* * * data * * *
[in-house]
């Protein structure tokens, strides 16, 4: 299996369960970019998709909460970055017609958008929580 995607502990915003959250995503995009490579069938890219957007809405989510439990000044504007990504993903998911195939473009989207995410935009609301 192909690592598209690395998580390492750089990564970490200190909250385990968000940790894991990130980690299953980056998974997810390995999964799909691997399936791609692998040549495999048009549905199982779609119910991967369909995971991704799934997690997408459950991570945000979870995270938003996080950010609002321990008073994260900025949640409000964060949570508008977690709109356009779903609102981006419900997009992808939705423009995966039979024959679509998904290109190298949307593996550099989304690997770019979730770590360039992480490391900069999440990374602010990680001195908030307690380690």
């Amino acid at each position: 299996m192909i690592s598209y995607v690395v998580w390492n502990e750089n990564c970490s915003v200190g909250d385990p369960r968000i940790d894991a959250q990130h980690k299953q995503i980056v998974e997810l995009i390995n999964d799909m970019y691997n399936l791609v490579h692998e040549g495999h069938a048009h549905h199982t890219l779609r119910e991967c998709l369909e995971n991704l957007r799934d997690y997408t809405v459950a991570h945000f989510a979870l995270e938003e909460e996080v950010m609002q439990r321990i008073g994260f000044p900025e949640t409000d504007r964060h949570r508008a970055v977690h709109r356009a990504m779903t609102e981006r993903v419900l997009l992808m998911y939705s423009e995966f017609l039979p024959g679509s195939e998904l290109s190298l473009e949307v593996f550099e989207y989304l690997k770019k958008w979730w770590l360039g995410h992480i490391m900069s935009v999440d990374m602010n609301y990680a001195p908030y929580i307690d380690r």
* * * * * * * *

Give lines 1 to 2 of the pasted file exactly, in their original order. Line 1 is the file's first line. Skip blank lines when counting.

[in-house]
């Protein structure tokens, strides 16, 4: 299996369960970019998709909460970055017609958008929580 995607502990915003959250995503995009490579069938890219957007809405989510439990000044504007990504993903998911195939473009989207995410935009609301 192909690592598209690395998580390492750089990564970490200190909250385990968000940790894991990130980690299953980056998974997810390995999964799909691997399936791609692998040549495999048009549905199982779609119910991967369909995971991704799934997690997408459950991570945000979870995270938003996080950010609002321990008073994260900025949640409000964060949570508008977690709109356009779903609102981006419900997009992808939705423009995966039979024959679509998904290109190298949307593996550099989304690997770019979730770590360039992480490391900069999440990374602010990680001195908030307690380690």